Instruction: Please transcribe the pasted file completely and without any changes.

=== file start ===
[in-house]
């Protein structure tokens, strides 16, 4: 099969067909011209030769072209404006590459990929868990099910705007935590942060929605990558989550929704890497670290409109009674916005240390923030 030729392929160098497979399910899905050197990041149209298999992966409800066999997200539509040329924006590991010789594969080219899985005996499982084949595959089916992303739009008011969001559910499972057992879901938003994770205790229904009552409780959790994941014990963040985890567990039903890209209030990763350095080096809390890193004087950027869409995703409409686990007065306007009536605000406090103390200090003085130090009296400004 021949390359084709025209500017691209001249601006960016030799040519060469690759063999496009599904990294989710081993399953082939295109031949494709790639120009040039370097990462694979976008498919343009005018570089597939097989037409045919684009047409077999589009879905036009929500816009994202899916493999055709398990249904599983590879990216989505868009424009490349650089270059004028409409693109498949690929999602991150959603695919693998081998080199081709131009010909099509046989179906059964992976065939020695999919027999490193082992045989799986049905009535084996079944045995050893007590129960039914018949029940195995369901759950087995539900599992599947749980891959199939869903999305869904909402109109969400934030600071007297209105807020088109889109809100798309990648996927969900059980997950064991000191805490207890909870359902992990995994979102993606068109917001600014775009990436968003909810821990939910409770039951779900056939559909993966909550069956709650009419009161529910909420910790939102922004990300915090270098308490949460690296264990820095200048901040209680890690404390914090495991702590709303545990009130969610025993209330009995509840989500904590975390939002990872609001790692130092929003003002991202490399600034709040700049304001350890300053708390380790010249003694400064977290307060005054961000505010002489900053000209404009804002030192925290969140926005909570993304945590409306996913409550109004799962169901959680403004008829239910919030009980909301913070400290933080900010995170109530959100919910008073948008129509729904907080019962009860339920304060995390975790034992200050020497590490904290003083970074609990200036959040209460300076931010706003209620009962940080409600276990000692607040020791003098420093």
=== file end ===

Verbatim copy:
[in-house]
């Protein structure tokens, strides 16, 4: 099969067909011209030769072209404006590459990929868990099910705007935590942060929605990558989550929704890497670290409109009674916005240390923030 030729392929160098497979399910899905050197990041149209298999992966409800066999997200539509040329924006590991010789594969080219899985005996499982084949595959089916992303739009008011969001559910499972057992879901938003994770205790229904009552409780959790994941014990963040985890567990039903890209209030990763350095080096809390890193004087950027869409995703409409686990007065306007009536605000406090103390200090003085130090009296400004 021949390359084709025209500017691209001249601006960016030799040519060469690759063999496009599904990294989710081993399953082939295109031949494709790639120009040039370097990462694979976008498919343009005018570089597939097989037409045919684009047409077999589009879905036009929500816009994202899916493999055709398990249904599983590879990216989505868009424009490349650089270059004028409409693109498949690929999602991150959603695919693998081998080199081709131009010909099509046989179906059964992976065939020695999919027999490193082992045989799986049905009535084996079944045995050893007590129960039914018949029940195995369901759950087995539900599992599947749980891959199939869903999305869904909402109109969400934030600071007297209105807020088109889109809100798309990648996927969900059980997950064991000191805490207890909870359902992990995994979102993606068109917001600014775009990436968003909810821990939910409770039951779900056939559909993966909550069956709650009419009161529910909420910790939102922004990300915090270098308490949460690296264990820095200048901040209680890690404390914090495991702590709303545990009130969610025993209330009995509840989500904590975390939002990872609001790692130092929003003002991202490399600034709040700049304001350890300053708390380790010249003694400064977290307060005054961000505010002489900053000209404009804002030192925290969140926005909570993304945590409306996913409550109004799962169901959680403004008829239910919030009980909301913070400290933080900010995170109530959100919910008073948008129509729904907080019962009860339920304060995390975790034992200050020497590490904290003083970074609990200036959040209460300076931010706003209620009962940080409600276990000692607040020791003098420093």